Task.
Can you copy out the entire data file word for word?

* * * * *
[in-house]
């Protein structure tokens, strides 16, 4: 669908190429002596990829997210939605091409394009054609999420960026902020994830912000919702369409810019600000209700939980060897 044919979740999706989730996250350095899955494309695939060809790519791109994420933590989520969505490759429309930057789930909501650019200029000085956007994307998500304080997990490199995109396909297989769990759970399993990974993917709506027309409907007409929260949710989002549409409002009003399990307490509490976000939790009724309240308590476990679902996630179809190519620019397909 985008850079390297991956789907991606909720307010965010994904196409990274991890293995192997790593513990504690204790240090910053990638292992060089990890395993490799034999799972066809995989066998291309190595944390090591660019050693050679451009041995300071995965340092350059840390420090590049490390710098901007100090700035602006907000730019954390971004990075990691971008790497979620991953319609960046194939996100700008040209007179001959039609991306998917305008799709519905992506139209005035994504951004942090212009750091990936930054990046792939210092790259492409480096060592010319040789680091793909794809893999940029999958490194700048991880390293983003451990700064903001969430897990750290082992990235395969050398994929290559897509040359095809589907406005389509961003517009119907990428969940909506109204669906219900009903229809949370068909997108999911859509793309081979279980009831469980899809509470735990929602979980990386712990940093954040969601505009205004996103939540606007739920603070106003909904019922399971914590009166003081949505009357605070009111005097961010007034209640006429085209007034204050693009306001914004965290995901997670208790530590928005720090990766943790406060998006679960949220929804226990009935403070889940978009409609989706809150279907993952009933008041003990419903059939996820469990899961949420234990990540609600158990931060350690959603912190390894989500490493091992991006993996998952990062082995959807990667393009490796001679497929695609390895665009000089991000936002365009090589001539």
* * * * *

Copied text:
[in-house]
């Protein structure tokens, strides 16, 4: 669908190429002596990829997210939605091409394009054609999420960026902020994830912000919702369409810019600000209700939980060897 044919979740999706989730996250350095899955494309695939060809790519791109994420933590989520969505490759429309930057789930909501650019200029000085956007994307998500304080997990490199995109396909297989769990759970399993990974993917709506027309409907007409929260949710989002549409409002009003399990307490509490976000939790009724309240308590476990679902996630179809190519620019397909 985008850079390297991956789907991606909720307010965010994904196409990274991890293995192997790593513990504690204790240090910053990638292992060089990890395993490799034999799972066809995989066998291309190595944390090591660019050693050679451009041995300071995965340092350059840390420090590049490390710098901007100090700035602006907000730019954390971004990075990691971008790497979620991953319609960046194939996100700008040209007179001959039609991306998917305008799709519905992506139209005035994504951004942090212009750091990936930054990046792939210092790259492409480096060592010319040789680091793909794809893999940029999958490194700048991880390293983003451990700064903001969430897990750290082992990235395969050398994929290559897509040359095809589907406005389509961003517009119907990428969940909506109204669906219900009903229809949370068909997108999911859509793309081979279980009831469980899809509470735990929602979980990386712990940093954040969601505009205004996103939540606007739920603070106003909904019922399971914590009166003081949505009357605070009111005097961010007034209640006429085209007034204050693009306001914004965290995901997670208790530590928005720090990766943790406060998006679960949220929804226990009935403070889940978009409609989706809150279907993952009933008041003990419903059939996820469990899961949420234990990540609600158990931060350690959603912190390894989500490493091992991006993996998952990062082995959807990667393009490796001679497929695609390895665009000089991000936002365009090589001539």